Lastly, I am convinced data scientists should look more often to data preprocessing as a way to improve their solutions as opposed to tuning their models or comparing models. The positive impact of a delicately done data transformation and data massaging can sometimes look like magic, however, it is the results of experience and understanding of different data preprocessing that leads to significant improvements. I think data scientists should invest in their mathematical skills to benefit more from tools such as functional data analytics and feature extractions. Both Functional data analytics and feature extraction are extensively covered in the book.
Q2 - What are your thoughts on imputes and what role does that play in preprocessing? I am not sure what you mean by imputes. I guess, you mean imputing missing values? I will answer assuming that is what you meant. Please let me know if that was not the case.
Imputing missing values is indeed a topic that is covered in Chapter 11 Data Cleaning Level III- Missing Values, Outliers, and Errors. Imputing missing values is one of the four possible strategies that one might use when they face missing values. These strategies are “Leave as missing”, “drop attributes”, “drop data objects”, “impute values.” Furthermore, four types of methods are presented for imputing values: impute with general central tendency, impute with specific population central tendency, impute with an interpolated value, and impute with estimated value using regression analysis.
The book also covers how to choose what strategy, and what methods are appropriate. It will involve understanding the type of missing values (MCAR, MAR, MNAR), how the data will be used at the analytics stage, and the type of data.
One thing that I try to instill in the readers’ mind that might be different is that when imputing we are not trying to accurately predict what the value could have been, we are trying to impute a value with two goals: 1) to be able to keep as much real data as possible, 2) to add the least amount of bias due to our imputes.
Q3 - Common standards and pipeline for data processing for ML? I am not aware of any standards for data pip liens or data processing as that is not my area of experience and expertise. I think a data engineer could answer this question better.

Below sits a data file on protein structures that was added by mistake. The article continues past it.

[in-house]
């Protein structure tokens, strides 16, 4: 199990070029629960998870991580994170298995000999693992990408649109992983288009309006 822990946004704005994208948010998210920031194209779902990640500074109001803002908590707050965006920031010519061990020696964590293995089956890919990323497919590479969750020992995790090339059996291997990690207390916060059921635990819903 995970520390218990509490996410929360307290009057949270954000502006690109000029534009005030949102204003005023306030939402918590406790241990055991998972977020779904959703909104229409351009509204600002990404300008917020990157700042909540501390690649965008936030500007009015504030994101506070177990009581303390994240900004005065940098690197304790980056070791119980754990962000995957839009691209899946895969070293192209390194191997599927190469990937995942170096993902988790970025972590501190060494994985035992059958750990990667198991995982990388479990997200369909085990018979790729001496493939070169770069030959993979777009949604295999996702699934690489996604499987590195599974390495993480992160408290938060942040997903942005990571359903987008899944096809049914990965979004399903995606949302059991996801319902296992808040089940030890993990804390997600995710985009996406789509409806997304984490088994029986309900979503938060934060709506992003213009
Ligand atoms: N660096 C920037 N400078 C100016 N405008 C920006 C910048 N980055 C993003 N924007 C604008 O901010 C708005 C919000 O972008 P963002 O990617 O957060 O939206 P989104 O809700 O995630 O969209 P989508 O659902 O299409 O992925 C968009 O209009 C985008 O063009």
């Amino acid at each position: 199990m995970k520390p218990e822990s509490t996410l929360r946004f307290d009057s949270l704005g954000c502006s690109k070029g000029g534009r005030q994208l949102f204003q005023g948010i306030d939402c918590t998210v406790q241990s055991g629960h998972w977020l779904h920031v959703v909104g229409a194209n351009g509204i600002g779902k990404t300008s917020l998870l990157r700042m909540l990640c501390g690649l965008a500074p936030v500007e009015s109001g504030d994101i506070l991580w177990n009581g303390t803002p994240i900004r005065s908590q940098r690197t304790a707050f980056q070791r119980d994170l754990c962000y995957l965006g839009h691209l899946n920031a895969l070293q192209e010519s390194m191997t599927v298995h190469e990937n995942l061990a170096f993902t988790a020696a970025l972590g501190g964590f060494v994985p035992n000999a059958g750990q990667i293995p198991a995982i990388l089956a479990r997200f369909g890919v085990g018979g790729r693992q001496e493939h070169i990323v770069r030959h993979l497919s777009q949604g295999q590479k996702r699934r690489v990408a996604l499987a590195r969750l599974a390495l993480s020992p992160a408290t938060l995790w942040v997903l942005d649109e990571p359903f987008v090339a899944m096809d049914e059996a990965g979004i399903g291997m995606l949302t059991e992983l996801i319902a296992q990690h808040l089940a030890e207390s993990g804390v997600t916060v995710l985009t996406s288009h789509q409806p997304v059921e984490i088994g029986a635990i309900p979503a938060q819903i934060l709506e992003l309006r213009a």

I would say that there should be some guidelines for effective data pre-processing. I have outlined these in the book. For instance, the biggest one is clarity on the structure of the final dataset you will be using for the analysis. You would need to know exactly what each row of the dataset you will be creating represents before embarking on data preprocessing.
Q4: Growth opportunities in data preparation space - For ex: companies provide cleaned data for financial and stock analysis? I think the best way to grow in this space is through actual experience. Resisting the temptation to do the data cleaning, integration, and preprocessing in excel and doing them either while pooling the data or afterward using scalable python modules such as NumPy and pandas, however small your datasets are. You will start learning that data preprocessing for each project is like a puzzle that needs to be solved. There are many ways to go about the same data preprocessing, however, some of them will be more scalable, will use less computation, and will teach you new things as well.
As far as other growth opportunities, I don’t believe there is a community that focuses on data preparation and data preprocessing. I do have a YouTube channel for which I create videos regarding data preprocessing among other things. But I think, a data preprocessing learning community can provide many benefits to its members. I would be interested to join and contribute for sure.
Nothing else comes to mind. I hope this was helpful.